On to Day 7 and this time I’m tasked with writing ‘something about a time you missed something — good or bad. Maybe it was a deadline, a family occasion, a plane, a test… Maybe the outcome was disastrous or fortuitous’.
I don’t have to work hard to transport myself back to being 16, sat in the school library with nose dripping and piggy eyes itching, trying to focus on one GCE exam paper or another.
Wrestling unsuccessfully with hayfever under duress is not, it’s fair to say, among my happier memories of adolescence and unsurprisingly my exam results were not as good as my course work had predicted.
But there was something else at play: I found the whole exam experience extremely challenging, intimidating, and regardless of how hard I’d revised the minute I turned the paper over I struggled to recollect a single damn thing.
Those were the last school exams I took — the way I’ve always told it is that I simply rebelled a term or so into A Levels and dropped out of school, so closing down the chance of going to university as my peers went on to do. My parents were hugely — and justifiably — disappointed, as I was chucking away opportunities they’d never had.
But, with that distilled, heady, arrogance of youth, I knew best.
I didn’t, of course, and I now realise that a subconscious driver for the route I took was undoubtedly avoiding being confronted with another exam paper.
In fact, I did pretty well without going to university or sitting any other kind of an exam, until the summer of 2005 when all my demons returned to bite me vigorously on the bum.
At that point, I had finally made it to uni, without an exam in sight. I’d completed a post-graduate diploma in employment law, graduating with the equivalent of a first from Robert Gordon University in Aberdeen, and I wanted to make this my new vocation. A brave move, you might say — switching from journalism to the Bar at the age of 50, but I was determined.
I was accepted on a conversion course at Northumbria University and — as I had at RGU — was getting high marks across the board for all my essays. But while the RGU syllabus had only involved one piffling exam — I got my lowest mark for this, which should have rung an alarm bell or two — the Northumbria course was littered with them. What’s more, you had to pass all the first year exams to proceed to year two.
Although I flagged up my concerns around exams to my tutor, I guess all he could see was a confident middle-aged woman producing exceptional coursework and he chose not to take me seriously. There wasn’t really anywhere else to go, so I just rolled with it.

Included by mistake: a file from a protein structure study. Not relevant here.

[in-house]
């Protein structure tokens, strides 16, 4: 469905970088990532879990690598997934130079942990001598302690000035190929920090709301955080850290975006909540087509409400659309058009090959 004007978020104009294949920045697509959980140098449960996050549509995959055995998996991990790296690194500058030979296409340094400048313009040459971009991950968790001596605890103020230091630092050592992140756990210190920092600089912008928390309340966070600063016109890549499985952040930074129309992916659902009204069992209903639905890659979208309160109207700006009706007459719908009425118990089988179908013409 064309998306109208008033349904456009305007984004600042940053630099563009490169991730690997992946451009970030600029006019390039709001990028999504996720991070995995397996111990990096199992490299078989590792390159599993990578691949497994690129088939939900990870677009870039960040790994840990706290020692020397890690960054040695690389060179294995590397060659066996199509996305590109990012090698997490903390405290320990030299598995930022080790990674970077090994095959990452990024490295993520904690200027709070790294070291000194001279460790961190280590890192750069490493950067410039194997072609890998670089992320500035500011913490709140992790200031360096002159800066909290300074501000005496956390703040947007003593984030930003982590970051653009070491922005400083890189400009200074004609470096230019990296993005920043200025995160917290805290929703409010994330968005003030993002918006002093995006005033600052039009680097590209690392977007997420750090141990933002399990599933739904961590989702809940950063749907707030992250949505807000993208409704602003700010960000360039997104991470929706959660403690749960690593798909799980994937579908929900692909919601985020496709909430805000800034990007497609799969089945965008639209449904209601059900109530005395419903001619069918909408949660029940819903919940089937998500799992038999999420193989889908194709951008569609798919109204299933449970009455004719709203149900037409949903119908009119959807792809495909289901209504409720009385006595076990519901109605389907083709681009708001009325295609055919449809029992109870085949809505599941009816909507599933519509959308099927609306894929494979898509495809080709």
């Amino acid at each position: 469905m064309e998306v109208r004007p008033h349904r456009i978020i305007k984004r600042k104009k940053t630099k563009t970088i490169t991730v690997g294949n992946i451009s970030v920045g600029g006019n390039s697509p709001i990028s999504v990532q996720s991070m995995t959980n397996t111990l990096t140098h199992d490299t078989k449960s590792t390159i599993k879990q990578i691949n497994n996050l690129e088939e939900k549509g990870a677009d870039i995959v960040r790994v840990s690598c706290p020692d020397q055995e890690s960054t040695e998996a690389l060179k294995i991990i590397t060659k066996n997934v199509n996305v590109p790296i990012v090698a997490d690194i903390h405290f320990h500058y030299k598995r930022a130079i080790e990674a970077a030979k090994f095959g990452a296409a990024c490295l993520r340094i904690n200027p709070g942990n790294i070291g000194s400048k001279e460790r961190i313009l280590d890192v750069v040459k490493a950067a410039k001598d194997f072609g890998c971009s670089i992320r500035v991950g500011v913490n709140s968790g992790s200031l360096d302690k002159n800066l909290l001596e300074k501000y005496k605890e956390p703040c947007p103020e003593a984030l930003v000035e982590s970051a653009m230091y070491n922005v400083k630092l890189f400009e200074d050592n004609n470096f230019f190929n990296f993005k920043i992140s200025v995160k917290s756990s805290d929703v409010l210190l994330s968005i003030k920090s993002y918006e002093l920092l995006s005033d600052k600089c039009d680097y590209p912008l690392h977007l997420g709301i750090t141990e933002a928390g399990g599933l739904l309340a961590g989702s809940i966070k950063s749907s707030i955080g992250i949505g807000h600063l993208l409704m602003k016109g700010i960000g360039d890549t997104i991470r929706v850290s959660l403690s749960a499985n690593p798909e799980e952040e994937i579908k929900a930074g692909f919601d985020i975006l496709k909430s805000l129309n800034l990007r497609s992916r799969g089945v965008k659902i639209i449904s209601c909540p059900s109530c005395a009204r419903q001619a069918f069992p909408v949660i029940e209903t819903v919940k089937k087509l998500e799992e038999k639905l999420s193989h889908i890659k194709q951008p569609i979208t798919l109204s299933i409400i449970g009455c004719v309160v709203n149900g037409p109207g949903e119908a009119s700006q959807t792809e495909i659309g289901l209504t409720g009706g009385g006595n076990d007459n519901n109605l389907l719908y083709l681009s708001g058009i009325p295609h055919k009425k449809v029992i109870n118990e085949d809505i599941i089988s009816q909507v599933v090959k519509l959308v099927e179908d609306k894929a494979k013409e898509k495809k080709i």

You can no doubt guess the rest.
I recall in absolute detail and with absolute horror what happened when I sat down for my first exam. Everything — and I do mean everything — fell out of my head like letters cascading down a screen. I made a valiant attempt to answer a couple of questions, and then the tearful, rebellious child in me reared up and I put down my pen.
Fail # 1.
I somehow managed to scrape through two more, but I failed the third and that meant I had to resit all four.
So I psyched myself up all over again, rocked up a quivering wreck for the resits — and once again passed two (a different two) and failed two. I now actually had a full set of passes, but I was nonetheless not allowed to proceed to year two as I hadn’t got them in one sitting.
For myriad logistical reasons, I didn’t have the time and space to leave it another year and try again, so I reluctantly had to give up on my goal of becoming a barrister. Instead I went back to RGU — having carefully checked I was returning to an exam-free zone — and upgraded my diploma to a Masters degree in employment law in 2007. (If I’m feeling swanky, I can put LLM after my name!)
So that’s the story of how my exam phobia (may as well call a spade a spade) led me to miss out on the opportunity to find out if I could be a barrister. In reality, without some serious therapeutic intervention to overcome this challenge, I’d likely never have made it — the road to the Bar is paved with one bloody exam after another!
Regrets? Not really, as I’ve never played the ‘if only…’ game and life’s mostly been good to me. I would though like to think that schools and universities are now better able to identify students with issues around exams that go beyond simple nerves and intervene early enough to stop others losing out the way I did.
Photo: Chinnapong, Shutterstock